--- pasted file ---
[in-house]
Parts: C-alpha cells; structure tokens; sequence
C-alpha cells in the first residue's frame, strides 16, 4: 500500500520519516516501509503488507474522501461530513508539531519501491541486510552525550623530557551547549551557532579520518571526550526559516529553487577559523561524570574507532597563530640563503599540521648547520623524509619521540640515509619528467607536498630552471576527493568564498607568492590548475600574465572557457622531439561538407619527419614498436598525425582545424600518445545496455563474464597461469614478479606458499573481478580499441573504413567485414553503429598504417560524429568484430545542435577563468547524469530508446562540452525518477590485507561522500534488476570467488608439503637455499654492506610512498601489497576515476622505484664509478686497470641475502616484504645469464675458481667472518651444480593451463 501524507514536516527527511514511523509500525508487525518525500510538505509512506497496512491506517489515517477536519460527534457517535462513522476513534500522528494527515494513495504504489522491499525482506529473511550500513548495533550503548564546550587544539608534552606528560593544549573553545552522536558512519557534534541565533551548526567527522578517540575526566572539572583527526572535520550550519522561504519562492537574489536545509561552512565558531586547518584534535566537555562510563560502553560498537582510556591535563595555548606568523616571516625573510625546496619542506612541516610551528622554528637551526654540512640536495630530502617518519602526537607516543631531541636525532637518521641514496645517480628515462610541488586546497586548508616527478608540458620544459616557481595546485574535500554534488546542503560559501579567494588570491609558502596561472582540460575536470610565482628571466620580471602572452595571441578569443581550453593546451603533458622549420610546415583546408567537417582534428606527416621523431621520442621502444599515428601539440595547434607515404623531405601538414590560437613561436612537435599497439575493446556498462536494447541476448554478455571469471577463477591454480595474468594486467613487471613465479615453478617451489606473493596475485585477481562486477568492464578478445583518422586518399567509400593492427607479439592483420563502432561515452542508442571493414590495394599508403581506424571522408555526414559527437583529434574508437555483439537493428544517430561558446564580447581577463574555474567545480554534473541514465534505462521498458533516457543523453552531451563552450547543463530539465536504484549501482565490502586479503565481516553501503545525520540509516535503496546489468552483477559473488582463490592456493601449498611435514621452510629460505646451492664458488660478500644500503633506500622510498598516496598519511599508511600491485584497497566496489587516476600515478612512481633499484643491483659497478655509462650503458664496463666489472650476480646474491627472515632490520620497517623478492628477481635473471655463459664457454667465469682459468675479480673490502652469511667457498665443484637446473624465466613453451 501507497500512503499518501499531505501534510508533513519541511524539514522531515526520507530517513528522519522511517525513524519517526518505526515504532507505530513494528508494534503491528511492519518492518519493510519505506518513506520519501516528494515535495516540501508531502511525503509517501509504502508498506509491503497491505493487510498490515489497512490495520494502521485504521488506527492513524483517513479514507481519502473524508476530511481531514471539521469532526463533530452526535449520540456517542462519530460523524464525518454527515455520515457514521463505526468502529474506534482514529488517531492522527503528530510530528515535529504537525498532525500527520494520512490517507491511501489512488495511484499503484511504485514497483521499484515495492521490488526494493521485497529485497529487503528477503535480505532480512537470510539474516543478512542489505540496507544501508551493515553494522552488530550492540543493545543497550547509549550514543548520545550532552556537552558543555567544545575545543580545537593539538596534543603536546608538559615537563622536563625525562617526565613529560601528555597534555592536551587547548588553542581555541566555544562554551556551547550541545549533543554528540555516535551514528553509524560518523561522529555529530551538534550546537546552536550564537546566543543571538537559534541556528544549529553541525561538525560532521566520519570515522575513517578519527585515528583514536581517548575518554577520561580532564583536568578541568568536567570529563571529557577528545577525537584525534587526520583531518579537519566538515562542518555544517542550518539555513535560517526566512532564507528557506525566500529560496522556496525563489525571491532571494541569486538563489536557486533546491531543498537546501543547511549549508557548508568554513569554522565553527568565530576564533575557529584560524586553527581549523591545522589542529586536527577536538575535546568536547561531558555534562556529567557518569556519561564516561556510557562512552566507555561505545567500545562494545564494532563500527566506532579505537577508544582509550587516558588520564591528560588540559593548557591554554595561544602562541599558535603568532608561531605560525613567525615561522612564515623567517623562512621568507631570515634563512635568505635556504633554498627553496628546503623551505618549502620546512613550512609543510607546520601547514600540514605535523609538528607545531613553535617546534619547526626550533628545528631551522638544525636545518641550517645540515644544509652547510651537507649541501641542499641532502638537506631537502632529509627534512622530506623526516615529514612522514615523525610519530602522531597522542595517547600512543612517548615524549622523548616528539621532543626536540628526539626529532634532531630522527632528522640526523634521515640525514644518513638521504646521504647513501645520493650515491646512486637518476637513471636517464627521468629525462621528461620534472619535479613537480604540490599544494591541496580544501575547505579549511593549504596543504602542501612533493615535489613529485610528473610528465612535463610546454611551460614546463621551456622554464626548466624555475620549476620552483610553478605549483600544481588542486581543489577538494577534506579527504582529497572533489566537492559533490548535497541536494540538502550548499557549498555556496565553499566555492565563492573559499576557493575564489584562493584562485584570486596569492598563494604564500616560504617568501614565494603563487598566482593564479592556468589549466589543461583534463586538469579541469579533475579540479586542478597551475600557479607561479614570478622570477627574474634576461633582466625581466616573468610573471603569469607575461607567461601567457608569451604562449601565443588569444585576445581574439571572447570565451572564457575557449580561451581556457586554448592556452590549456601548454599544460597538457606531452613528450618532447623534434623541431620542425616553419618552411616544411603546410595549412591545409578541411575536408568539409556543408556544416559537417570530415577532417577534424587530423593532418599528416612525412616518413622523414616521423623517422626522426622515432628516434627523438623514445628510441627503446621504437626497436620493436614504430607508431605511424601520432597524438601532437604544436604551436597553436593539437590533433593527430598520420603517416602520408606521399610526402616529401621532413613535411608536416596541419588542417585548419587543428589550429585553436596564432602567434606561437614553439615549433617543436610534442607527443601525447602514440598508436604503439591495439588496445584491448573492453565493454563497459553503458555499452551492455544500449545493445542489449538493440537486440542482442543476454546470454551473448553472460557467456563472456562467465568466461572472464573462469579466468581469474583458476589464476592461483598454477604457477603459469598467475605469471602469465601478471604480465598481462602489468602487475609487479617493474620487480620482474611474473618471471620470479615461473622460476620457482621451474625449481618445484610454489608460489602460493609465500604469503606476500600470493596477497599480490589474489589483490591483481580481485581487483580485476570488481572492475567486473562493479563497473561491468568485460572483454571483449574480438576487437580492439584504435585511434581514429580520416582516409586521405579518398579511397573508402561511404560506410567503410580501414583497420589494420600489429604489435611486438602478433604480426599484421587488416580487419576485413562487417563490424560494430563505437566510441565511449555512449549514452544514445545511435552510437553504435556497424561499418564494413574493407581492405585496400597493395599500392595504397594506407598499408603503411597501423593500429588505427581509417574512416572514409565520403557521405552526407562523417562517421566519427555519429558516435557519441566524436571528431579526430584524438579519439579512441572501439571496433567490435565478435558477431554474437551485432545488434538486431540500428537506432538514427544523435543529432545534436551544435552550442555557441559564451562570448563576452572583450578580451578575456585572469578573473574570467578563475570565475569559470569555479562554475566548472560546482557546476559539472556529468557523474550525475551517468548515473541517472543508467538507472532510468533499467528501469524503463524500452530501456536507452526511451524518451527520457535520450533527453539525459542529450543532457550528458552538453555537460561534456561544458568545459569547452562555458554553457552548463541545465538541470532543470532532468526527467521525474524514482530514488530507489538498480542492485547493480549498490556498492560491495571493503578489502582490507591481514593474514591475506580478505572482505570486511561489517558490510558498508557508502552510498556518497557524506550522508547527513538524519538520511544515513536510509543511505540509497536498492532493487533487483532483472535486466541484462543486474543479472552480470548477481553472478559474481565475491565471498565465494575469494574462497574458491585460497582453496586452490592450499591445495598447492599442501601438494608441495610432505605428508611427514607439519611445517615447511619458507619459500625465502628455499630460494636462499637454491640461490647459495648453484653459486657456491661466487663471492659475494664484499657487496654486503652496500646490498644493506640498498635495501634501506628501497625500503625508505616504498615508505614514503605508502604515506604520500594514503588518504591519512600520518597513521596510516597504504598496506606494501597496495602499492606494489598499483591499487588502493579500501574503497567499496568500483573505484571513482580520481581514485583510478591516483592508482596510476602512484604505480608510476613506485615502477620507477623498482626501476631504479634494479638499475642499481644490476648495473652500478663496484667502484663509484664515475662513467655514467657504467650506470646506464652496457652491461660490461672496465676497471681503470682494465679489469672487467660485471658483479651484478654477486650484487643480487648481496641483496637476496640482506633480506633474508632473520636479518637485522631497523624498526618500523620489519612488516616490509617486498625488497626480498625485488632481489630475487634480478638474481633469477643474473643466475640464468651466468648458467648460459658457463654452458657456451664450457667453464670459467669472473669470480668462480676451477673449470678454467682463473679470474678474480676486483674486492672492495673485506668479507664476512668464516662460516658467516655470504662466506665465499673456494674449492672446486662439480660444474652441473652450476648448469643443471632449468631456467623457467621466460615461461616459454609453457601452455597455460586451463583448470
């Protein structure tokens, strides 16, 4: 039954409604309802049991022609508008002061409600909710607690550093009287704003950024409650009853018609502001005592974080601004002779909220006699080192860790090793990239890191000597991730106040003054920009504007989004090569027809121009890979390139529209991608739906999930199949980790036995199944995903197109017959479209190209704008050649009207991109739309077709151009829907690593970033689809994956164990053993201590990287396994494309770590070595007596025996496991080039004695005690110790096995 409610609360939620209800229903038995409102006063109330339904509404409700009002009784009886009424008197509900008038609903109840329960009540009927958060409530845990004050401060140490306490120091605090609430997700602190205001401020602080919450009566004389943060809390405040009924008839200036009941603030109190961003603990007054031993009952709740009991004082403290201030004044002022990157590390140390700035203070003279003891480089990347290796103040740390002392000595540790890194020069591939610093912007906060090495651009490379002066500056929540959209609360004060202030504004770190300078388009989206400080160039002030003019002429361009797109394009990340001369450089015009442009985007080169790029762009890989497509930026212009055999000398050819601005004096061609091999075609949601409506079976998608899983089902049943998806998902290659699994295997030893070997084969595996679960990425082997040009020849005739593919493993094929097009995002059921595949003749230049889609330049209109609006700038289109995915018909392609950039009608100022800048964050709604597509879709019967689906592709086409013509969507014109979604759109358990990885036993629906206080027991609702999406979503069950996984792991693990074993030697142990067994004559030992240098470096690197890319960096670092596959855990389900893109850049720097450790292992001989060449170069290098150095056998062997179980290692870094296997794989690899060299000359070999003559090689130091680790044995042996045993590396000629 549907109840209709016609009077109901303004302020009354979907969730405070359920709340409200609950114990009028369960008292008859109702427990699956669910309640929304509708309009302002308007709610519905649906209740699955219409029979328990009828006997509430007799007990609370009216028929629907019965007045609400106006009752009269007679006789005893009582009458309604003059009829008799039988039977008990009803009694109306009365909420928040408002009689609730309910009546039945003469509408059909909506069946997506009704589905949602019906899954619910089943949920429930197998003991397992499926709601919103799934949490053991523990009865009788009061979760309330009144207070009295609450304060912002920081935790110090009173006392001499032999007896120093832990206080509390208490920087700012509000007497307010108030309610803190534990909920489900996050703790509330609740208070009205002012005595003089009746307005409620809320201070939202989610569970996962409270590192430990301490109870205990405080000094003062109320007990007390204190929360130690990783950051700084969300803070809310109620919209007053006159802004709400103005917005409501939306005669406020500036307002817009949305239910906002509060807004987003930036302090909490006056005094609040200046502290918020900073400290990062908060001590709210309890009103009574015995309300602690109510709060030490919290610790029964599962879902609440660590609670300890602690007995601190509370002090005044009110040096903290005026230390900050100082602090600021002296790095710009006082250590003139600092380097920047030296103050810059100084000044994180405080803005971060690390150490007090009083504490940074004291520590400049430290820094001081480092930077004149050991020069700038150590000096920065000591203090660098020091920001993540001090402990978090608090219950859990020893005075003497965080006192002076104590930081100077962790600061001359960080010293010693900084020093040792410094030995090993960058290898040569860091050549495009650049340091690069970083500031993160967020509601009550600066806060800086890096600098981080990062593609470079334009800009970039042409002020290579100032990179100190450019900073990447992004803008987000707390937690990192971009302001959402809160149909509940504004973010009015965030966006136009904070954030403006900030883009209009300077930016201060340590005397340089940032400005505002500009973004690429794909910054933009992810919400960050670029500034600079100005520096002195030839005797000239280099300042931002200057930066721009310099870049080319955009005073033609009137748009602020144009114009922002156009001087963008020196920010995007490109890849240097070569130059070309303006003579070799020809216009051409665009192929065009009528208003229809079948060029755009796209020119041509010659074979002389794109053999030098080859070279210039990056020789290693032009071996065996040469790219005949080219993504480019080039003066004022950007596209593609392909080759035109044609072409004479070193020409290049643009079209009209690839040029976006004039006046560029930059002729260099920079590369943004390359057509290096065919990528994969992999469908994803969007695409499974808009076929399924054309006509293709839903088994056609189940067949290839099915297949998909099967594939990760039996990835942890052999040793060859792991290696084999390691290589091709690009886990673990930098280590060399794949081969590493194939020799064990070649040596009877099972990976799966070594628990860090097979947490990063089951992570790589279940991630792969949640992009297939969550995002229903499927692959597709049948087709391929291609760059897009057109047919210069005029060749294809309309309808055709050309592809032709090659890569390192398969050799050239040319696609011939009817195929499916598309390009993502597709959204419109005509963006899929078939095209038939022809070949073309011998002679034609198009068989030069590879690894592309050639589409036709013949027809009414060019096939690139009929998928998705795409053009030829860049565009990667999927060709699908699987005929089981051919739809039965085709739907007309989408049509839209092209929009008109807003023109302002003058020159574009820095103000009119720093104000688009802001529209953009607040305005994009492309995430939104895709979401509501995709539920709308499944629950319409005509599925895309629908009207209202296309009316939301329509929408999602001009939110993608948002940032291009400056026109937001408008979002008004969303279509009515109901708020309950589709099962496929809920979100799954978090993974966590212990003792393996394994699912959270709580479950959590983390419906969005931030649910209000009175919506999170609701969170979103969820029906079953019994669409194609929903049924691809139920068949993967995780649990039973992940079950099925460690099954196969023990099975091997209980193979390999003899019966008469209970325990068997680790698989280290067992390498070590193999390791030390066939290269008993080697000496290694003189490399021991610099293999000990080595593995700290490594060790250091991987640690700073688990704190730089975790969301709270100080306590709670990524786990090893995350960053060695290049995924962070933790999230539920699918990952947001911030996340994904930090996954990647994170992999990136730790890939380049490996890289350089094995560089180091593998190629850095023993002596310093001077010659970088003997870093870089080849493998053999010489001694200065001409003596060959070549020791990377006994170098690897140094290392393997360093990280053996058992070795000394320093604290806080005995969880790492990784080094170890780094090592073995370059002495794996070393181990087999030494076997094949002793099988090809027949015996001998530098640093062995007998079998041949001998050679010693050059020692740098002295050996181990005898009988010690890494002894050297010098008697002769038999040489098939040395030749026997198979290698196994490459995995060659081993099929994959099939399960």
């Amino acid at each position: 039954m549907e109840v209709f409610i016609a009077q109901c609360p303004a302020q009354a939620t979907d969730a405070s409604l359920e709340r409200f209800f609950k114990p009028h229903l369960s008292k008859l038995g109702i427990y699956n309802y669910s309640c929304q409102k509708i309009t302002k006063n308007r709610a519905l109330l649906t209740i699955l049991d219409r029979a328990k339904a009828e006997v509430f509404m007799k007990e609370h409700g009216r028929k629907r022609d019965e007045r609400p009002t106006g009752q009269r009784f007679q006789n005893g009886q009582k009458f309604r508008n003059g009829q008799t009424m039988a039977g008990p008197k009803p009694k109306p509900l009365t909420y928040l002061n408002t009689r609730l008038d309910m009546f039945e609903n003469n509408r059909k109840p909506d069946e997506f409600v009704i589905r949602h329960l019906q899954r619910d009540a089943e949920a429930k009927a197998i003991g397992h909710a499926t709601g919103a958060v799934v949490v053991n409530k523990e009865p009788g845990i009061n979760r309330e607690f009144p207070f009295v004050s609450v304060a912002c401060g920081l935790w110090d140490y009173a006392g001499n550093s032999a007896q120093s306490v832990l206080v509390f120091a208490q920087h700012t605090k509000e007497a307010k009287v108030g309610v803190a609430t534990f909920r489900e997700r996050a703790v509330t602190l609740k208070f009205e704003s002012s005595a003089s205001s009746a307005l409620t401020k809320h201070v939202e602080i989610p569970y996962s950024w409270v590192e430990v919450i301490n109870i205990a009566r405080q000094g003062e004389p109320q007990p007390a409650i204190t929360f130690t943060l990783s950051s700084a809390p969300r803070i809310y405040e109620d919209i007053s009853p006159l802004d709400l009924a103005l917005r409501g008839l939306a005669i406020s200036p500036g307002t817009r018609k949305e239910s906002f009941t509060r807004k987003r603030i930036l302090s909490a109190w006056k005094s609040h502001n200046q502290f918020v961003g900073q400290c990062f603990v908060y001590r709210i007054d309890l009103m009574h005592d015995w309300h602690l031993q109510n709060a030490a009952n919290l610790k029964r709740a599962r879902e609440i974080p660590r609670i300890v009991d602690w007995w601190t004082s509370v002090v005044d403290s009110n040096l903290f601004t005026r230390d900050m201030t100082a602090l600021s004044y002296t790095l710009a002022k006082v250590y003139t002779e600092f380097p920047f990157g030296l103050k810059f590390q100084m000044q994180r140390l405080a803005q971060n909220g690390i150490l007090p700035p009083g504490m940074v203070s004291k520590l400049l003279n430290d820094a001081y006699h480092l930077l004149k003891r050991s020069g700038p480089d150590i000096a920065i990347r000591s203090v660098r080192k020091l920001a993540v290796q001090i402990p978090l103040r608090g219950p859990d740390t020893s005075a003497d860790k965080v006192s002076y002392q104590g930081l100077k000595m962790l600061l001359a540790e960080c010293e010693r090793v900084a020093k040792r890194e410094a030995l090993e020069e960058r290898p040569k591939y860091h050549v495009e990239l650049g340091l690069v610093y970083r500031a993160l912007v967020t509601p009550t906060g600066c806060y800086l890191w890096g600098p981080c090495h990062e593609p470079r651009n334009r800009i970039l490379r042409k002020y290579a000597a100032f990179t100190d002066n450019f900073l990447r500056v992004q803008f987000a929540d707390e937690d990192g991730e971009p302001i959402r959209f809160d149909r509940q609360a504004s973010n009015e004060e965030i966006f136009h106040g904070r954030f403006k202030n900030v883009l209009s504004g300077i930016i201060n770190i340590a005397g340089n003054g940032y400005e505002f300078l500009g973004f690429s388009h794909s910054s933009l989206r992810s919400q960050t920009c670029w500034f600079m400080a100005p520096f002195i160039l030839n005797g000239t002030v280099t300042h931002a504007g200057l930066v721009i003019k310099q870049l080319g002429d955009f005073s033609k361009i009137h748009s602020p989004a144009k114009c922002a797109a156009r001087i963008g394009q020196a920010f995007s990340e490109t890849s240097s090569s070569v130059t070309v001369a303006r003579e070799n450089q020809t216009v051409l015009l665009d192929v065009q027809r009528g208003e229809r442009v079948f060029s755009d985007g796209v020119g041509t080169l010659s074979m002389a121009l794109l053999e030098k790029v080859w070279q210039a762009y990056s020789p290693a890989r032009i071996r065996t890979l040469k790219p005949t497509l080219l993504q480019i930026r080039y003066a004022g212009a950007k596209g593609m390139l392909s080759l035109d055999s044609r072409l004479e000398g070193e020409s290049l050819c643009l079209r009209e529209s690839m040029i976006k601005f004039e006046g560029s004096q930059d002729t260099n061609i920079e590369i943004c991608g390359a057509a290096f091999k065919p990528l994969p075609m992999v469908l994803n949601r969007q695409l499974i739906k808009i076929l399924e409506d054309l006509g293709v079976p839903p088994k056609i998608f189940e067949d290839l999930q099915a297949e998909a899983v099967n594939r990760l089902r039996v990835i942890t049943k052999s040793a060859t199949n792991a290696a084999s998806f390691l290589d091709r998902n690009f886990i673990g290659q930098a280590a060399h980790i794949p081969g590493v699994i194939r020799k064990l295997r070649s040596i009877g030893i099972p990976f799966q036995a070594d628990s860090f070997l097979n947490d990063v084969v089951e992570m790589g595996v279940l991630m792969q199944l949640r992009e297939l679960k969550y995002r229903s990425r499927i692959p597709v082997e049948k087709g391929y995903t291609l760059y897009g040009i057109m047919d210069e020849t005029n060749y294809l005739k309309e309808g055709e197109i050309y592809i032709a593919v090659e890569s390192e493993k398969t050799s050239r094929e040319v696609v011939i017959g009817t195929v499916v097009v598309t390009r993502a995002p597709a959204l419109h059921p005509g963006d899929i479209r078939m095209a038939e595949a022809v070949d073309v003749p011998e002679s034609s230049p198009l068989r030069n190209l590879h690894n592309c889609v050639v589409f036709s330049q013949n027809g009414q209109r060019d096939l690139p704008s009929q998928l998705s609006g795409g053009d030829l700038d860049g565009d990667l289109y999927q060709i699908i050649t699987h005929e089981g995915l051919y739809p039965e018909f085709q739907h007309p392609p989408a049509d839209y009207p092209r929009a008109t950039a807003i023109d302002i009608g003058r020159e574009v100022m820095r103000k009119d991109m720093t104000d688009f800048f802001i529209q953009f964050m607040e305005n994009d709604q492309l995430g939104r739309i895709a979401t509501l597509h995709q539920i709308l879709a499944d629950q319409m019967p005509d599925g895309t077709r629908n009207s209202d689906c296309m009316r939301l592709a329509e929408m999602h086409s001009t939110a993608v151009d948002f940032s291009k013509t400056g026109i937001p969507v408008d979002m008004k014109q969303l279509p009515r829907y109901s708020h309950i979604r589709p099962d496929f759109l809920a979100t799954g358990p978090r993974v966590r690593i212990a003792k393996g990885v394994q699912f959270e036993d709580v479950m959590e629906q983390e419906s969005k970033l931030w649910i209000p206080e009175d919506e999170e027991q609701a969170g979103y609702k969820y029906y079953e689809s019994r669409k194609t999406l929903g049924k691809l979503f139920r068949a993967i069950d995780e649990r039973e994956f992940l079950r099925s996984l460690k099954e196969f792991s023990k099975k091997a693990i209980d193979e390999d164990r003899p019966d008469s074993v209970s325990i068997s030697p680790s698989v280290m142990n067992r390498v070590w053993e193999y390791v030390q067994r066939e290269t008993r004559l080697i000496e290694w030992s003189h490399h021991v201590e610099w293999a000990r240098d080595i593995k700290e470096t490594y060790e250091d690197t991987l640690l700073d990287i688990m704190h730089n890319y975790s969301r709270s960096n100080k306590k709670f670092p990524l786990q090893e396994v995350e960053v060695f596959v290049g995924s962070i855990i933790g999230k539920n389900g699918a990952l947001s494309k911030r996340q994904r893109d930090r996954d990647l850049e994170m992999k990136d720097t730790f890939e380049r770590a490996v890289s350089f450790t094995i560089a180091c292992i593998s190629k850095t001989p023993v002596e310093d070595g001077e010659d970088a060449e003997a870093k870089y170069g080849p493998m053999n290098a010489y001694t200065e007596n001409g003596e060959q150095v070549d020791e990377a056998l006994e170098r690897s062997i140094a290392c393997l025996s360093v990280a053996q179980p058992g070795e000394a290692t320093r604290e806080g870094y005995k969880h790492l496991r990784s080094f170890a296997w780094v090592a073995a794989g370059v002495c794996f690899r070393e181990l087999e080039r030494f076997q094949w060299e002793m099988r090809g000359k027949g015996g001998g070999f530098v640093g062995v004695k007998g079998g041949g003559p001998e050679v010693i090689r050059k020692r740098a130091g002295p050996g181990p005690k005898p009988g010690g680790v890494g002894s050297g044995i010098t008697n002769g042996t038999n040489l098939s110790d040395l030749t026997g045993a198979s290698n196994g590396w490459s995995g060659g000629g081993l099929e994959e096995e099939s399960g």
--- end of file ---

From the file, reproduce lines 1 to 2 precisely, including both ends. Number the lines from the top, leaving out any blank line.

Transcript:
[in-house]
Parts: C-alpha cells; structure tokens; sequence